Step 2: Dry-fit the tile

dry fit the tile
Photo: Kolin Smith
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Measure the firebox opening behind the hearth and determine its center point. Extend that location to the hearth and draw a line on the substrate, bisecting it. If the center is close to an obvious mortar line or other focal point on the firebox, draw the bisecting line at that point. Then find the center of the hearth front to back and draw another line through it perpendicular to the first, so that the hearth is divided into quadrants.

Starting at the front edge of the hearth, dry-lay a line of tiles in one of the quadrants, beginning at the center line and moving out to the edge. Make sure to leave space between the tiles to account for grout. Mark edge tiles that need to be cut. If any cuts would create a tile less than 1 inch, cheat the grout lines to absorb this measurement rather than use a tile sliver.

Continue filling in the quadrant until you reach the center line front to back, following the pattern you’ve determined you want for the layout. If the tiles at the center extend above the line, mark a new reference line along their edge.

Dry-lay tiles in this manner until you fill the the whole hearth area. Mark tiles at the back edge for cuts, if necessary.

Tip: Once you have a satisfying layout, transfer all the tiles, in order, to a board to keep track of where they go.
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    More in Painting & Finishes

    Tools List

    • utility knife
      Utility Knife
    • drill
      Drill/Driver with mixing paddle
    • notched trowel
      3/8-Inch Notched Trowel
    • caulk gun
      Caulking Gun
    • wet saw
      Wet-cutting Tile Saw
      (rents for about $40 a day)
    • four-foot level
      4 Foot level
    • putty knife
      Putty Knife
    • rubber float
      Rubber Grout Float
    • grout sponge
      Grout Sponge

    Shopping List

    1. TILES
    Available at home centers and tile dealers, though most high-end tile requires ordering as much as six weeks in advance. Tiles are sold by the square foot, ranging in price from $2 to about $50. You should look for tiles with a foot-traffic rating of 3 or above (on a scale of 1 to 5). Given a set of measurements, some tile dealers will calculate how much you need, and art-tile manufacturers may make you all the tiles, in the right sizes, to order. But you can also determine the square footage yourself: Multiply the length in inches by the width, and divide the result by 144. Then add 10 percent to that number for waste cuts.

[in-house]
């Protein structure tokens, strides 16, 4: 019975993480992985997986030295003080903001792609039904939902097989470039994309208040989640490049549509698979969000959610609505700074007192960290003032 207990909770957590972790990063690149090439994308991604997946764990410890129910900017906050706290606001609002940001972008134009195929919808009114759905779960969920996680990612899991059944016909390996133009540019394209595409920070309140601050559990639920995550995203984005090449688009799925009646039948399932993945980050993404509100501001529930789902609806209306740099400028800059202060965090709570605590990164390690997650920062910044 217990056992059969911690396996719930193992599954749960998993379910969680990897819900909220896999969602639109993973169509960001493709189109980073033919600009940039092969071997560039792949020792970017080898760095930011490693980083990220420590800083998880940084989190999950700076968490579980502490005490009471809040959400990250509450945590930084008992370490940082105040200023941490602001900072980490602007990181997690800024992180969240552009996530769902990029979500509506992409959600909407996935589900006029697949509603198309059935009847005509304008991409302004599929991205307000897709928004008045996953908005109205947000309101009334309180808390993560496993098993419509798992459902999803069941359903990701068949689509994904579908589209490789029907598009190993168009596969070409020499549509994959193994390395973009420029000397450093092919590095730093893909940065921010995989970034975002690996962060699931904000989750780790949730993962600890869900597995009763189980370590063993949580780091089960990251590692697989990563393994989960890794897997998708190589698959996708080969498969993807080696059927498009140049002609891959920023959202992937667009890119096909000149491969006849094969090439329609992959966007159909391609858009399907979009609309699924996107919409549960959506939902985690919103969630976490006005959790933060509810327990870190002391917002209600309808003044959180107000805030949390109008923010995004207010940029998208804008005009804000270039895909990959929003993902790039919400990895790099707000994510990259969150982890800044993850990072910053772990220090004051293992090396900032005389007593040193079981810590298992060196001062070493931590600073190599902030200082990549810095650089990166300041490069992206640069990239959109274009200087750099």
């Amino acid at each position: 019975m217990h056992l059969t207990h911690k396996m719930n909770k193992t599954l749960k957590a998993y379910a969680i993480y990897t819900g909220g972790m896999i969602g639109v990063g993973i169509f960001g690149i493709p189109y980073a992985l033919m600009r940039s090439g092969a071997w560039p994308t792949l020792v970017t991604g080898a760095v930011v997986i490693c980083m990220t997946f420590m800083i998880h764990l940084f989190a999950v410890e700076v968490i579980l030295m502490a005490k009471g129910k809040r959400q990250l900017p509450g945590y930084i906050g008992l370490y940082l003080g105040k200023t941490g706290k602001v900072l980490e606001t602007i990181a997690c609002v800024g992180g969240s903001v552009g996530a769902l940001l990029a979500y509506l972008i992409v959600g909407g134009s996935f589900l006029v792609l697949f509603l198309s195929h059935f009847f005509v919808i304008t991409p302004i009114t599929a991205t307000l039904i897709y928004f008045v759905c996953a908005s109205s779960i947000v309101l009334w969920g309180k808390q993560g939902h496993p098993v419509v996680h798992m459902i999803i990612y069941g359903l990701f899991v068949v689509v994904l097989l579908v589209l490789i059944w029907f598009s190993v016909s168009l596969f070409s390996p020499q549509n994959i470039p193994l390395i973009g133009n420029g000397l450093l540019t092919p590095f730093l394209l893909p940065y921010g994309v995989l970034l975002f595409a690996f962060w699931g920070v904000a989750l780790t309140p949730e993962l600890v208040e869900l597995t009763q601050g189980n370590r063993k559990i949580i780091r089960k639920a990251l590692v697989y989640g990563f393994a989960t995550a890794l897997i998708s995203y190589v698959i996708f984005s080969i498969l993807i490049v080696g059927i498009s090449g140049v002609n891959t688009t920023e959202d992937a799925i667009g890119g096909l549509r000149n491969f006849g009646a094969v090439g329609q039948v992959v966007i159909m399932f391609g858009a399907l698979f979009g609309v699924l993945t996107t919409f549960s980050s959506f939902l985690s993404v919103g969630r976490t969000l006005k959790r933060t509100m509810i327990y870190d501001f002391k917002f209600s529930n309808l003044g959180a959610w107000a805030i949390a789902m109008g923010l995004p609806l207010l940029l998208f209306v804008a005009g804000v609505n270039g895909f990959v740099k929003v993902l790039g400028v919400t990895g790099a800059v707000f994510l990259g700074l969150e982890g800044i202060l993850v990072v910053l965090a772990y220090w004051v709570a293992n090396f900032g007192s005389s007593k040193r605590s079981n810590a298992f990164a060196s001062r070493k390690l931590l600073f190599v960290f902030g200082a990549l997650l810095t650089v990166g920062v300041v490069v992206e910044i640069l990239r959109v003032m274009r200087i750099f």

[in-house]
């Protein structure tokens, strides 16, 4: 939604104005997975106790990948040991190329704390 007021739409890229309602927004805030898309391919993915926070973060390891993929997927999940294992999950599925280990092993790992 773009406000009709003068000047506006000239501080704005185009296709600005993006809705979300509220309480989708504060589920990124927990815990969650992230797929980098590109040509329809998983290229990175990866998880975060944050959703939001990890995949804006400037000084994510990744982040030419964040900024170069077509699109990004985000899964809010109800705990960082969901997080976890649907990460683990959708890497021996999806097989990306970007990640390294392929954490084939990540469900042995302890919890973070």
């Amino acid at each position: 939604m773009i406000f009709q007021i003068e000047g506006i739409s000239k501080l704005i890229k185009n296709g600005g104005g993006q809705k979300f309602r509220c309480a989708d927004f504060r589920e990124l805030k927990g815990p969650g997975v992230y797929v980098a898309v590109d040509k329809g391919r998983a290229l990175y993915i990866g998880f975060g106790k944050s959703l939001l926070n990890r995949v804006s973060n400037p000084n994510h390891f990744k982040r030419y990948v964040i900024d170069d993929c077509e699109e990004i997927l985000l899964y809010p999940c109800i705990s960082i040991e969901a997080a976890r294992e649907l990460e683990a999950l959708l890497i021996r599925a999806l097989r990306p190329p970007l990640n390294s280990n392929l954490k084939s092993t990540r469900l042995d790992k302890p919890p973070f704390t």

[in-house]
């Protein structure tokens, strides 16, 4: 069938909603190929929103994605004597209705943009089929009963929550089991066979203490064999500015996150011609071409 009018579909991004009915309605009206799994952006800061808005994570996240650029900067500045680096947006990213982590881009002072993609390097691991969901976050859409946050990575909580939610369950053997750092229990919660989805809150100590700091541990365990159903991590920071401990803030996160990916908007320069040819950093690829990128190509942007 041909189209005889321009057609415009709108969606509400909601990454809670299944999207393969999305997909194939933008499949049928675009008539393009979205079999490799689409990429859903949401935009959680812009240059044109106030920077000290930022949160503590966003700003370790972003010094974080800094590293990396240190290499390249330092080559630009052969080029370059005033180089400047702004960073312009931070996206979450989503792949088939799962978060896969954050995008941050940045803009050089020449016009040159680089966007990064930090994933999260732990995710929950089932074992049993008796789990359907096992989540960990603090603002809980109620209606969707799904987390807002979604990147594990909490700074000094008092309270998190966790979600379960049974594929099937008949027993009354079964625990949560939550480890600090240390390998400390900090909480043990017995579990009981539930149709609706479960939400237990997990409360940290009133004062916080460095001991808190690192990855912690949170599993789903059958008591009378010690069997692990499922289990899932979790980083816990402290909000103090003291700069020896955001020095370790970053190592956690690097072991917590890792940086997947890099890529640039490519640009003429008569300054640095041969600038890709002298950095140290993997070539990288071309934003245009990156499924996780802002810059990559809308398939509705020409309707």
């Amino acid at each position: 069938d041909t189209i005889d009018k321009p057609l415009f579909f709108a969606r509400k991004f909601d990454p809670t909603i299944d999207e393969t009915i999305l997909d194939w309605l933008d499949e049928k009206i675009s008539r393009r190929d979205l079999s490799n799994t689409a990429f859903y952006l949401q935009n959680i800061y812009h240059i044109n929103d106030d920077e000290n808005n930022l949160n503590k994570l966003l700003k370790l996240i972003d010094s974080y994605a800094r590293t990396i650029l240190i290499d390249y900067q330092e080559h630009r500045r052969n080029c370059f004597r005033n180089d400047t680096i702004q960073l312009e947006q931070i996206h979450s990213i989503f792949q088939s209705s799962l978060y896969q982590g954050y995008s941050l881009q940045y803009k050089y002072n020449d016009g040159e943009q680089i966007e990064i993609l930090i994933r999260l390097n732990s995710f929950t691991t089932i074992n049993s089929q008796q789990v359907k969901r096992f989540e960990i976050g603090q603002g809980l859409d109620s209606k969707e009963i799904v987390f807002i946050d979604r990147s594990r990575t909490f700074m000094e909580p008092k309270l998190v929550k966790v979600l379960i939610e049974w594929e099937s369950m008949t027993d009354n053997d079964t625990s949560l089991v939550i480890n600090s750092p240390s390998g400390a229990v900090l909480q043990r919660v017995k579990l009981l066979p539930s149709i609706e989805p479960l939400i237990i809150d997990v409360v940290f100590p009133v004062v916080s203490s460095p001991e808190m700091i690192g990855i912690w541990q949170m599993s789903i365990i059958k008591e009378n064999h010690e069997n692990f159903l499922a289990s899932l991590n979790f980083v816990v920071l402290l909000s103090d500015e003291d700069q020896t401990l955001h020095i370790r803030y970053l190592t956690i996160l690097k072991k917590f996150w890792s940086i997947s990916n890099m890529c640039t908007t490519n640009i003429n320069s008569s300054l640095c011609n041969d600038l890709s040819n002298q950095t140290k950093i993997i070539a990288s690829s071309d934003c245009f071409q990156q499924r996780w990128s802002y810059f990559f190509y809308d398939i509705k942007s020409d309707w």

2. ½-INCH CEMENT OR FIBER-CEMENT BACKER BOARD
    to go over a plywood subfloor and create a flat, stable surface for installation.

    3. CONSTRUCTION ADHESIVE
    to glue backer board to the subfloor.

    4. 11/4-INCH BACKER-BOARD SCREWS
    to screw the backer board to the subfloor. 5. UNMIXED THINSET MORTAR
    Also known as setting cement. One 50-pound bag should be enough. Do not use mastic; it can’t take high heat.

    6. LATEX ADDITIVE
    to mix with the thinset, as the liquid. It improves flexibility and creates a stronger bond than a water-based mix.

    7. TILE SPACERS
    Porcelain tiles can have as little as a 1/8-inch gap between them, while ceramic tiles can be 3/6 to 3/8 inch apart and terra-cotta tiles can be spaced 3/4 inch apart. Handmade tiles may require special surface spacers that accommodate irregularities on the top edge. Buy spacers appropriate for your tile type and the grout lines your layout dictates.

    8. GROUT
    Use sanded grout if the space between your tiles will be greater than 1/8 inch, unsanded if it’s smaller. You can also buy colored grout to more closely match your tile.